We will describe in this article the clinical signs commonly seen in vestibular disease in dogs. A dog keeps oriented due to the vestibular system. This sensory system is responsible to maintain the position of the body, eyes, and limbs in reference to the head’s position. Precise neuro-anatomic localization and proper interpretation of neurologic deficits are essential in order to diagnose the vestibular disease in dogs. Through neurologic examination it can be determined whether the vestibular dysfunction is of central nervous system or peripheral system origin.
The most common cause of dogs’ peripheral vestibular disease is the idiopathic vestibular syndrome. This condition can improve even without intervention, despite its dramatic clinical presentation. However, if is a central vestibular disease then it generally has a poorer prognosis.
When an older dog has a head tilt, eyes that are “moving funny”, and difficulty walking, these are symptoms of a condition that looks really bad. When confronted with these symptoms, dog owners often think their dogs have had strokes. Fortunately, the good news is that usually it gets better on its own without the need for treatment or with just little treatment. This is the case of idiopathic vestibular disease, with causes that are mostly unknown by veterinarians.
The vestibular system includes portions of the ear and brain and is responsible for the sense of balance. Dogs who suffer from the idiopathic vestibular disease may manifest some combination of the following clinical signs:
· An unwillingness to eat due to nausea
· A head tilt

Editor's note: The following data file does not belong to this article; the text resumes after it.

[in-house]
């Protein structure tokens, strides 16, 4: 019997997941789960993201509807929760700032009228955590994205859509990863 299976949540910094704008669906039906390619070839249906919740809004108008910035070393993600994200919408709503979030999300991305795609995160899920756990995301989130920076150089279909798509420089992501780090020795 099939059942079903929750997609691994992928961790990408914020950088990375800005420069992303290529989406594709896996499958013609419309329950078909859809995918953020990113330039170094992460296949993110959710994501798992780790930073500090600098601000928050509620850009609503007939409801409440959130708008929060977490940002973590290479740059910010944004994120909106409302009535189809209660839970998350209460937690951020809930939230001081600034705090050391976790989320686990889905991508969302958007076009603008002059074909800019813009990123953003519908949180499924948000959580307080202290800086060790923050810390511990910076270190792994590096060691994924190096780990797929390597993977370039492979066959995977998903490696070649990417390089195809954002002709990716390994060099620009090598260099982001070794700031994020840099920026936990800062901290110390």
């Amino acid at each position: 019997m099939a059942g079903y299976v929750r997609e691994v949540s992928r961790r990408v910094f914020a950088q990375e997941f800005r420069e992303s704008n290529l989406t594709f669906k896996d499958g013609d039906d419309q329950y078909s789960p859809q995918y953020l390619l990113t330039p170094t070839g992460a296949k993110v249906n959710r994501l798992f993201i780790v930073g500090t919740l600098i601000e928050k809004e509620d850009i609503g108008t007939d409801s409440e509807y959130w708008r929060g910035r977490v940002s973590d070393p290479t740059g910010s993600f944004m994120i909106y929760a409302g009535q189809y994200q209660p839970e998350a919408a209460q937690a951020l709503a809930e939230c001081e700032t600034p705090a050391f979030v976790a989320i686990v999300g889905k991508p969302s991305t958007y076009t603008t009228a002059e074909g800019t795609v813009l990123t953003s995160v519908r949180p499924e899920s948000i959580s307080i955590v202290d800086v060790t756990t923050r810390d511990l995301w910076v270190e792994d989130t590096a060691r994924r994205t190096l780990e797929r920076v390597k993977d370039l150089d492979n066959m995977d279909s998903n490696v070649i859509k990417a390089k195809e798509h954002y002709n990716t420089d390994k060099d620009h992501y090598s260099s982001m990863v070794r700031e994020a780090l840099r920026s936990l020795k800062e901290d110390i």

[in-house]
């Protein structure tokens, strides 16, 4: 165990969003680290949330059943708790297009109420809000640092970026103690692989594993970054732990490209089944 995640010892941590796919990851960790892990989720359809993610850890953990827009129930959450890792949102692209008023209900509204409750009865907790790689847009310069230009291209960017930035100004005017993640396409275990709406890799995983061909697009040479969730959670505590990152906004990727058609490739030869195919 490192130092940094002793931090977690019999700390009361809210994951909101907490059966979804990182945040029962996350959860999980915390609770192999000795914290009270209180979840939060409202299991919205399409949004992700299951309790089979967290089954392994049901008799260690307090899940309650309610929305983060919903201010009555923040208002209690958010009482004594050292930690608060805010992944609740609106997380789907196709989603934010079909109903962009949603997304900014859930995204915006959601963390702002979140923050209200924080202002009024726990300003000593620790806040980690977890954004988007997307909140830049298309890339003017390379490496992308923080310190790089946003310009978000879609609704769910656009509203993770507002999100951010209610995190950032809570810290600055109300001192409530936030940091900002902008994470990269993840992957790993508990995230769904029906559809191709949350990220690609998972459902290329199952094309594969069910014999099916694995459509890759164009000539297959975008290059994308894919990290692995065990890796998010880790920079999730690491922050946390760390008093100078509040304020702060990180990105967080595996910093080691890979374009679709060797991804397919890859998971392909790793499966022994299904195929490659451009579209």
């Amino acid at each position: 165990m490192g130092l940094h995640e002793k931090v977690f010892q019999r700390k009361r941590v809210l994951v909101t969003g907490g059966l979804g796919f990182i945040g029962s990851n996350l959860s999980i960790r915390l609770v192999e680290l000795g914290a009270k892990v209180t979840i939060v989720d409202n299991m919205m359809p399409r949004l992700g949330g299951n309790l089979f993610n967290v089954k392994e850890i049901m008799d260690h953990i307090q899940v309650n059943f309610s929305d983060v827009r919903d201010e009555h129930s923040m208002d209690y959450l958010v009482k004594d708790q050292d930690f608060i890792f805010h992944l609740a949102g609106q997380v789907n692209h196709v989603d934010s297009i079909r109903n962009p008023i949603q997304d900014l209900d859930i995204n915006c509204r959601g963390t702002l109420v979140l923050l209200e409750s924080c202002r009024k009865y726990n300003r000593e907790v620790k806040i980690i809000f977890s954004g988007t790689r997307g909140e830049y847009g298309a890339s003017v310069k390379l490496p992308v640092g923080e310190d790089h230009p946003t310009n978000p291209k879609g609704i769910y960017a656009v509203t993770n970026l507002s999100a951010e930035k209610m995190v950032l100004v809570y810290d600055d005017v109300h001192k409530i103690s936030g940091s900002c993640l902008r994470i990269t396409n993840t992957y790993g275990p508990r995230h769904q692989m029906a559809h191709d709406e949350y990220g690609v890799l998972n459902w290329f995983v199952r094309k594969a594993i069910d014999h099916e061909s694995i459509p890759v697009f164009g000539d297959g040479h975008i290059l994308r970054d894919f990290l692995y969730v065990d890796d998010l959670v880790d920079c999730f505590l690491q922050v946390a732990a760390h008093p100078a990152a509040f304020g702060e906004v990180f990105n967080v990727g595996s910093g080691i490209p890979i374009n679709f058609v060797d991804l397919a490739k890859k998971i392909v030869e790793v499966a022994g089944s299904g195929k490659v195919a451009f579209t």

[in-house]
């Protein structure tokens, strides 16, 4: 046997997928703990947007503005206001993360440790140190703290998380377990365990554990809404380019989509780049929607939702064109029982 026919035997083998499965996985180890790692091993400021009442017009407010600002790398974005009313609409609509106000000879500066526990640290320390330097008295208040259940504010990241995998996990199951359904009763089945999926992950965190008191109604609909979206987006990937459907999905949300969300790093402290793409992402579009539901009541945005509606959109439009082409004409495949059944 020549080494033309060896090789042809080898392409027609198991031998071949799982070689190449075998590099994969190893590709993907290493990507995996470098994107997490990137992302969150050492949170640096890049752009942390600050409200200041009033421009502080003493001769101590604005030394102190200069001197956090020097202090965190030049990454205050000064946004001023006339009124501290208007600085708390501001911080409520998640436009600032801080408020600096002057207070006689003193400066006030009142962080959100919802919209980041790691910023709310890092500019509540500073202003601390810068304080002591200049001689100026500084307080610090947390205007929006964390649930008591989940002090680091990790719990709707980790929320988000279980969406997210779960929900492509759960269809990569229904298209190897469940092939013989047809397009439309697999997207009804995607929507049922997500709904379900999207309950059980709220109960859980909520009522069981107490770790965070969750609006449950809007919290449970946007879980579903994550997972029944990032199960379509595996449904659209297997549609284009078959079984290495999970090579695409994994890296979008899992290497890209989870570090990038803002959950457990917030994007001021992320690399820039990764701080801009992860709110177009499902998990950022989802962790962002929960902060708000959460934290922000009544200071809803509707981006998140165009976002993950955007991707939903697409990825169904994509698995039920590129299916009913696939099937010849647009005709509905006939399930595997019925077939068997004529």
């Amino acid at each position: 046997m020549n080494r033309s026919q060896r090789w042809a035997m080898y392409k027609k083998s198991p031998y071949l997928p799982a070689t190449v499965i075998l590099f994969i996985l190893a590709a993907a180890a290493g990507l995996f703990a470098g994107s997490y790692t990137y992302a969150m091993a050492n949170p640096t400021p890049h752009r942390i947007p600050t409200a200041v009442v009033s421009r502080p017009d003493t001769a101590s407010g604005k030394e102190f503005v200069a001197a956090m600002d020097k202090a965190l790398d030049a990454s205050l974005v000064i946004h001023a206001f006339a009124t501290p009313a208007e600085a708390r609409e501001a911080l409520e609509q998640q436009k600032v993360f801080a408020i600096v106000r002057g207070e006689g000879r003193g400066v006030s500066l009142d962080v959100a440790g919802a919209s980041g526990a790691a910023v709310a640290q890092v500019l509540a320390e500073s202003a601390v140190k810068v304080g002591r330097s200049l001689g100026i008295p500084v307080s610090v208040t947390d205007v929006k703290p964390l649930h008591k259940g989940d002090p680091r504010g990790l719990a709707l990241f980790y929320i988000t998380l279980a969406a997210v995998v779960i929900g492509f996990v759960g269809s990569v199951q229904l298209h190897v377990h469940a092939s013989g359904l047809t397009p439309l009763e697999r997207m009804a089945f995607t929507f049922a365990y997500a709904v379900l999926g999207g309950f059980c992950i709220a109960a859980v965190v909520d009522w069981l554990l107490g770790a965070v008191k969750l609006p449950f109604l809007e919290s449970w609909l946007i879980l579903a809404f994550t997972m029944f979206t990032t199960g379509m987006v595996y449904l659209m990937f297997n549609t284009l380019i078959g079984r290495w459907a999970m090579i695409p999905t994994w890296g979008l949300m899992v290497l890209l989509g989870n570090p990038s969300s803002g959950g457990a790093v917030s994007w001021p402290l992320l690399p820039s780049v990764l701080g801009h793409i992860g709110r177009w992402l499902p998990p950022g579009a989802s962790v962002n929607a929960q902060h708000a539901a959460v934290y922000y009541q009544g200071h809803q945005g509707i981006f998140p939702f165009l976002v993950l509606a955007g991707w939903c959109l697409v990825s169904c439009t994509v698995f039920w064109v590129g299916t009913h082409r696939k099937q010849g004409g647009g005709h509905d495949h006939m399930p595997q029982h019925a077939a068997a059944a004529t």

· They roll across the floor or circle in one direction
· They are unsteady on their feet
· Their eyes flick up and down, back and forth, or rotate in a circle
These symptoms are not unique to the idiopathic vestibular disease. Some inflammatory diseases, tumors, infections, and other conditions can all affect a dog’s vestibular system and give similar clinical signs. However, when these symptoms appear in an older dog out of nowhere and then start to improve over the course of a few weeks, the usual cause is the idiopathic vestibular disease.
When a veterinary suspects that a dog is suffering from idiopathic vestibular disease, they will generally recommend a wait and see approach. In the meantime, owners will need to help the dog outside, protect the dog from falls, and hand feed and water if necessary. Sometimes the veterinary will also prescribe anti-nausea medications. In case that the dog starts to get better in a few days and is recovers in a few weeks, no additional diagnostic testing is necessary. But in case that the dog does not start recovering by himself, MRI scans, CT scans, X-rays, blood tests, and other tests may be necessary in order to achieve a conclusive and definitive diagnosis.
Most dogs affected by idiopathic vestibular disease are able to fully recover. Some others may remain with persistent but mild neurologic deficits, such as head tilt or wobble. Fortunately, these deficits are rarely serious enough to affect adversely the dog’s quality of life. As they age, dogs may have more than one bout of idiopathic vestibular disease.
Vestibular disease in dogs is not always occurring in a benign form and in the most severe cases the dog may need to be euthanized.